Paradise Shall Remain Lost: Readdressing Deschooling through a Miltonian Lens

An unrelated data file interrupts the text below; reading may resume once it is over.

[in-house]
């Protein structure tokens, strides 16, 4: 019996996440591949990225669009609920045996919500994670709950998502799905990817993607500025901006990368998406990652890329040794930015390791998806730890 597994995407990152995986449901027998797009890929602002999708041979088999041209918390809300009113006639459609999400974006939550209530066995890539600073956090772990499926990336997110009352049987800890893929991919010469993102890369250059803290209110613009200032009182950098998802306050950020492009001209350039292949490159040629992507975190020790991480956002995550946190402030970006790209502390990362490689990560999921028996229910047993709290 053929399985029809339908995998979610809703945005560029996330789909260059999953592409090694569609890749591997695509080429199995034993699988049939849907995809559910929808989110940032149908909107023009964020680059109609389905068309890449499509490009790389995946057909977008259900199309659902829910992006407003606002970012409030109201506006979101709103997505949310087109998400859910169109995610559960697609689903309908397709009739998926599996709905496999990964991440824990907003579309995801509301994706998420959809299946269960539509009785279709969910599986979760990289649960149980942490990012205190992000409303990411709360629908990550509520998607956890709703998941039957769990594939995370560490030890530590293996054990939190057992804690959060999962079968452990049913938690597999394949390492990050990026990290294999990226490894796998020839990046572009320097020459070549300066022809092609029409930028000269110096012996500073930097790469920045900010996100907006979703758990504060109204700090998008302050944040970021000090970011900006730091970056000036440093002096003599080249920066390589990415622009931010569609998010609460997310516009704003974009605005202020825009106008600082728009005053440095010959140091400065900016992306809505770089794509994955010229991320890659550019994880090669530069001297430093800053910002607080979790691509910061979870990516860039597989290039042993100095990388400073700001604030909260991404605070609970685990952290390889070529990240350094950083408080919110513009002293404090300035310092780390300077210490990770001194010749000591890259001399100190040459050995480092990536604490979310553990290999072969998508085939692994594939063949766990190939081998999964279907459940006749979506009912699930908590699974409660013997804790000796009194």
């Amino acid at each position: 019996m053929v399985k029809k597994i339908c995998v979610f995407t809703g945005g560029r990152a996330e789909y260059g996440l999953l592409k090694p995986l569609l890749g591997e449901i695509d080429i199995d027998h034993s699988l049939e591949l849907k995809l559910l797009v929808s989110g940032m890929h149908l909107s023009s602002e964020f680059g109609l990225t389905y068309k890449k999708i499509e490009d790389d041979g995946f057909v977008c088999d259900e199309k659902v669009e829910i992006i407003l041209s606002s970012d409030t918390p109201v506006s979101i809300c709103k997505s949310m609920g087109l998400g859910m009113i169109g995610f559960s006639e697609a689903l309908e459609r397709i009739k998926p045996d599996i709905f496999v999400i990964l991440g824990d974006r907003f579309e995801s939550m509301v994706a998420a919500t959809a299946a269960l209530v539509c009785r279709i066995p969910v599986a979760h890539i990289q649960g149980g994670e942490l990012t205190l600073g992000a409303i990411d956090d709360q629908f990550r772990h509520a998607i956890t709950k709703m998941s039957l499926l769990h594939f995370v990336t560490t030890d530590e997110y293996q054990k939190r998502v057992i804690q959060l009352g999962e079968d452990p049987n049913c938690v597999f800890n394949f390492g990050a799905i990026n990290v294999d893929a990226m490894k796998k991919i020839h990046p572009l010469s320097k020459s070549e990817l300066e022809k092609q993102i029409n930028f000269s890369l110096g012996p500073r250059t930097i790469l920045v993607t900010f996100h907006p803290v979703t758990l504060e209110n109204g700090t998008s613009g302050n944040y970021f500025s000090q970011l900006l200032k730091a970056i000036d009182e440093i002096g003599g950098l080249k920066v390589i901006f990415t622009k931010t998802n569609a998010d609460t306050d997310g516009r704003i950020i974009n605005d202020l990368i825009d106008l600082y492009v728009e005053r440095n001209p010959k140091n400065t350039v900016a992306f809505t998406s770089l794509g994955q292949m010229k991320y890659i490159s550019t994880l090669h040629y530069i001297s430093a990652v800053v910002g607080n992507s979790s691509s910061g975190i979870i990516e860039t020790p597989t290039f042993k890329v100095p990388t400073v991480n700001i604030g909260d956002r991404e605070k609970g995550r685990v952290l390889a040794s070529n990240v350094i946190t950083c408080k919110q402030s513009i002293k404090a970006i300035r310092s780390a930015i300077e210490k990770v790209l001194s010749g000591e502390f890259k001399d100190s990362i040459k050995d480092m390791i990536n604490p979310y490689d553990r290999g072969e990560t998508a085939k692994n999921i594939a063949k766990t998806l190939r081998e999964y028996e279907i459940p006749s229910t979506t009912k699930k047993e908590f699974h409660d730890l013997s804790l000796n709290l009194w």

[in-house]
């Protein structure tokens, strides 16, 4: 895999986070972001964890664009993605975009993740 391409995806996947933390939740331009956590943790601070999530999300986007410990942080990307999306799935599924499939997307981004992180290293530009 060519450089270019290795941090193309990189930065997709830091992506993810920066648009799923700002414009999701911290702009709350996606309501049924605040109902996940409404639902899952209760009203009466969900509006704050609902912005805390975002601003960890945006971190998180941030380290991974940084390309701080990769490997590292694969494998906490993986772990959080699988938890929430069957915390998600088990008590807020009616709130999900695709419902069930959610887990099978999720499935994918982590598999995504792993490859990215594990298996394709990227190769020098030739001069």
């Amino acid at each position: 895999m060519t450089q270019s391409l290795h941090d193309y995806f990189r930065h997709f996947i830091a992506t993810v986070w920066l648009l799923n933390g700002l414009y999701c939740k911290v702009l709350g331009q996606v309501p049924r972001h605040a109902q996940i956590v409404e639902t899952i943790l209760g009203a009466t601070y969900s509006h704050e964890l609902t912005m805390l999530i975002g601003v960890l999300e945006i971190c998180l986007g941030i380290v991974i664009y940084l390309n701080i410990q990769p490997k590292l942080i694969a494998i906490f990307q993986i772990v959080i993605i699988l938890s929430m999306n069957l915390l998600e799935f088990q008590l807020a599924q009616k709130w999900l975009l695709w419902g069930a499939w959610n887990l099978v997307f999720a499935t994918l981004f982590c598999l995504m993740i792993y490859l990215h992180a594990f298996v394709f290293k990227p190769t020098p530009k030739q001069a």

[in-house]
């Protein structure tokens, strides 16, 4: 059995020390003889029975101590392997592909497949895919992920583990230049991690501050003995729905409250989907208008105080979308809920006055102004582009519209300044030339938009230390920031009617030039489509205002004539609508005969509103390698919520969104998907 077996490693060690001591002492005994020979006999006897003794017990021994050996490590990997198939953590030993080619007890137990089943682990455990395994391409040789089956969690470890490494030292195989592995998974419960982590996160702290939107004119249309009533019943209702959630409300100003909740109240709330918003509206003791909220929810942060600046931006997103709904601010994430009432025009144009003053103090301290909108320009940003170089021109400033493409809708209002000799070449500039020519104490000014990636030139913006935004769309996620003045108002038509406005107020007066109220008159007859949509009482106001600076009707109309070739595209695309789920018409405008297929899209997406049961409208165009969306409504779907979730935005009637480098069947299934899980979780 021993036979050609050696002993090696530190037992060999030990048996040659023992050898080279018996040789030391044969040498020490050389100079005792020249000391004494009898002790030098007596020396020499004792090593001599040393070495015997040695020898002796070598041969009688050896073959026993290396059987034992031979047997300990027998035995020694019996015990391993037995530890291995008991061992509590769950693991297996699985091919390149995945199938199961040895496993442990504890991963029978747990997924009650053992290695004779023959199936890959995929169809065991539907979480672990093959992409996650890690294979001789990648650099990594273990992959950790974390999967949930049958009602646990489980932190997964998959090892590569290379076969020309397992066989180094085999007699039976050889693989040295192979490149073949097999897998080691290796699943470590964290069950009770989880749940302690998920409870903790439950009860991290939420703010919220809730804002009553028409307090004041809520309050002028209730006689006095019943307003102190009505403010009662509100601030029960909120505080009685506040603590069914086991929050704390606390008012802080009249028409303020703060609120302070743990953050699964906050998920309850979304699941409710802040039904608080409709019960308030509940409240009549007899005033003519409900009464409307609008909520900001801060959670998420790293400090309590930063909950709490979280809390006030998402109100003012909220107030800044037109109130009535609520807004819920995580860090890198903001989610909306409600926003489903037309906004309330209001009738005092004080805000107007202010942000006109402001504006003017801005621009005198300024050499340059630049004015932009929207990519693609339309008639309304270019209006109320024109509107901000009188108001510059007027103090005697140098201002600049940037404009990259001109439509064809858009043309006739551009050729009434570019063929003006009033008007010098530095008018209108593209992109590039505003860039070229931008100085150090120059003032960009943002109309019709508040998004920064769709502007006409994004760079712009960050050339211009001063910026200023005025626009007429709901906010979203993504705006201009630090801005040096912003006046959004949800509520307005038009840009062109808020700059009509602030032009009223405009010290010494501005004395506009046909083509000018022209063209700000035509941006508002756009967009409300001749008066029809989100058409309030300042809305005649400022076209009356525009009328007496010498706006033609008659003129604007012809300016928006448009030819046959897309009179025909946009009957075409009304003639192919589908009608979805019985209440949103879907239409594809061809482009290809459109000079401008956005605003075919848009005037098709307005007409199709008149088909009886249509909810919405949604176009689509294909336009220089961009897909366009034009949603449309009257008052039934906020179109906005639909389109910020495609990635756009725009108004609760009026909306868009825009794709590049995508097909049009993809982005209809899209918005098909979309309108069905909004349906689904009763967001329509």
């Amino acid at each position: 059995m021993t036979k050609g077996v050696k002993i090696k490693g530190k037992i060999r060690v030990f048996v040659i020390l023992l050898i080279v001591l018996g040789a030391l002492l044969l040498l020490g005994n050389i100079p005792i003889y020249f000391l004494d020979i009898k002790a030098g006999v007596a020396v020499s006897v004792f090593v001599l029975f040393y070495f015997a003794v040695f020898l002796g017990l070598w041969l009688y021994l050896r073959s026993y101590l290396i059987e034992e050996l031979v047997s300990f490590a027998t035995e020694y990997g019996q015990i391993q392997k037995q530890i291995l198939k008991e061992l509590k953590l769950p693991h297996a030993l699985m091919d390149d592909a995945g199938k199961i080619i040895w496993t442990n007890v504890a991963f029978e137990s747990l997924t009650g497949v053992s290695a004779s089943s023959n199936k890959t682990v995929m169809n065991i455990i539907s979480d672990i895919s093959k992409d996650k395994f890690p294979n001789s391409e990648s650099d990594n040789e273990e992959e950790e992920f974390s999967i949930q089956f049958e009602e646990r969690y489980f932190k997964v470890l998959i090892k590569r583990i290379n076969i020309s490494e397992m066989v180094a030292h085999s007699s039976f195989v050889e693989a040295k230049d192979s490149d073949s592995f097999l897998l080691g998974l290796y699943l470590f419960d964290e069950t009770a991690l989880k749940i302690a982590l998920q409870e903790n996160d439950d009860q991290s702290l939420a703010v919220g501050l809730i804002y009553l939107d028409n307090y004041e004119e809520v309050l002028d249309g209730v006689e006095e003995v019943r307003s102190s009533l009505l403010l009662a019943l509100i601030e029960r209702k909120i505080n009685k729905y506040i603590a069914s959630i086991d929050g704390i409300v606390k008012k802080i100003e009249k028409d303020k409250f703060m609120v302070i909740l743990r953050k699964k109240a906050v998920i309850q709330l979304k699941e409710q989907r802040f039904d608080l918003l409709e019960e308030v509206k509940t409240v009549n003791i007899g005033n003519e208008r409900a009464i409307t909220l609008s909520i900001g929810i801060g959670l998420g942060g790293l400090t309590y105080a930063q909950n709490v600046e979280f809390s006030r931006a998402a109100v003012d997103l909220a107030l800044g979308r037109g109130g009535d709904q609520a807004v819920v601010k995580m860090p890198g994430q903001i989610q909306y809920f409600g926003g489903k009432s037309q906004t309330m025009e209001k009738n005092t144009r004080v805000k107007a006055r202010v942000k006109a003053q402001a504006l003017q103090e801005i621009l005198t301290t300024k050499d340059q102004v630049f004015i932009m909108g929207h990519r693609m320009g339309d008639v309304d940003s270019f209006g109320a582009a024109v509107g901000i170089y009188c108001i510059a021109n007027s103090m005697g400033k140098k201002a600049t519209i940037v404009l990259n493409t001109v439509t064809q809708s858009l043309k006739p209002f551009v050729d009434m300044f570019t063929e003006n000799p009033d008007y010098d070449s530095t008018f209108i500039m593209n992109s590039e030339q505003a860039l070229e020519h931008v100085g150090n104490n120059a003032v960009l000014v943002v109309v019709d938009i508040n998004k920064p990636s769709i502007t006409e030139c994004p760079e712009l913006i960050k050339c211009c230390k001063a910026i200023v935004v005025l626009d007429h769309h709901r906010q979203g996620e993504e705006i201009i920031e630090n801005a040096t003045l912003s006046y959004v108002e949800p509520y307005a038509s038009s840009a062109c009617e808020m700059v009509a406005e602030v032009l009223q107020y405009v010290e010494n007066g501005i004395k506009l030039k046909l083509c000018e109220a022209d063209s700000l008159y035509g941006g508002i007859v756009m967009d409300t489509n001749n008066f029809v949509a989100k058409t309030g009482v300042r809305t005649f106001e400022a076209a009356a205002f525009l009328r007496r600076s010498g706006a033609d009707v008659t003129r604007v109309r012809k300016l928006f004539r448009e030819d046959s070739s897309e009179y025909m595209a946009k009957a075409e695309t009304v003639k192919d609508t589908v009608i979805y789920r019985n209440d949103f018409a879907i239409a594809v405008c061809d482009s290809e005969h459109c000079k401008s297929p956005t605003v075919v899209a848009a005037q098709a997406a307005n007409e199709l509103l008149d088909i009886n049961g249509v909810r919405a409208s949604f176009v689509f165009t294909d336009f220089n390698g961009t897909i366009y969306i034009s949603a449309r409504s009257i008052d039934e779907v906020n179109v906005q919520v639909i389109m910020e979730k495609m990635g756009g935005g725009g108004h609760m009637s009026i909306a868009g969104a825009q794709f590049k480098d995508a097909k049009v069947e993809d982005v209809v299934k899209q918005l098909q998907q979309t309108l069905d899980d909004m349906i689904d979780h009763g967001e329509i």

As deschooling re-enters mainstream discourse, this article examines aspects of Illich’s infamous text Deschooling Society through the lens of Milton’s Paradise Lost. Partly this is to yield a new way of talking about the concept of deschooling to ensure its continued discussion. But further, through the application of hauntology, this article demonstrates how other aspects of both Milton’s poem and Illich’s polemical continue to haunt us even now. Through a broad analysis of Milton’s cosmology, I posit that the poem may symbolise the broader structures of schools and education, and therefore the characters within the poem are representative of teachers and students. With the establishment of this symbolic structure, I analyse the language of the poem to explore the implications for deschooling. Two main areas are uncovered: first, the way in which the rebellion of Lucifer and his fall to Hell exemplify ideas about school discipline, and second, how Adam and Eve’s treatment by God in comparison to Lucifer’s reveals the mythical nature of meritocracy. To conclude, I posit that the language of Milton is another way of providing a case for deschooling. But further, I propose that, like Adam and Eve in the poem, a strict maintenance of faith is essential in the educational structure of discipline and meritocracy, something that even Illich exemplifies.
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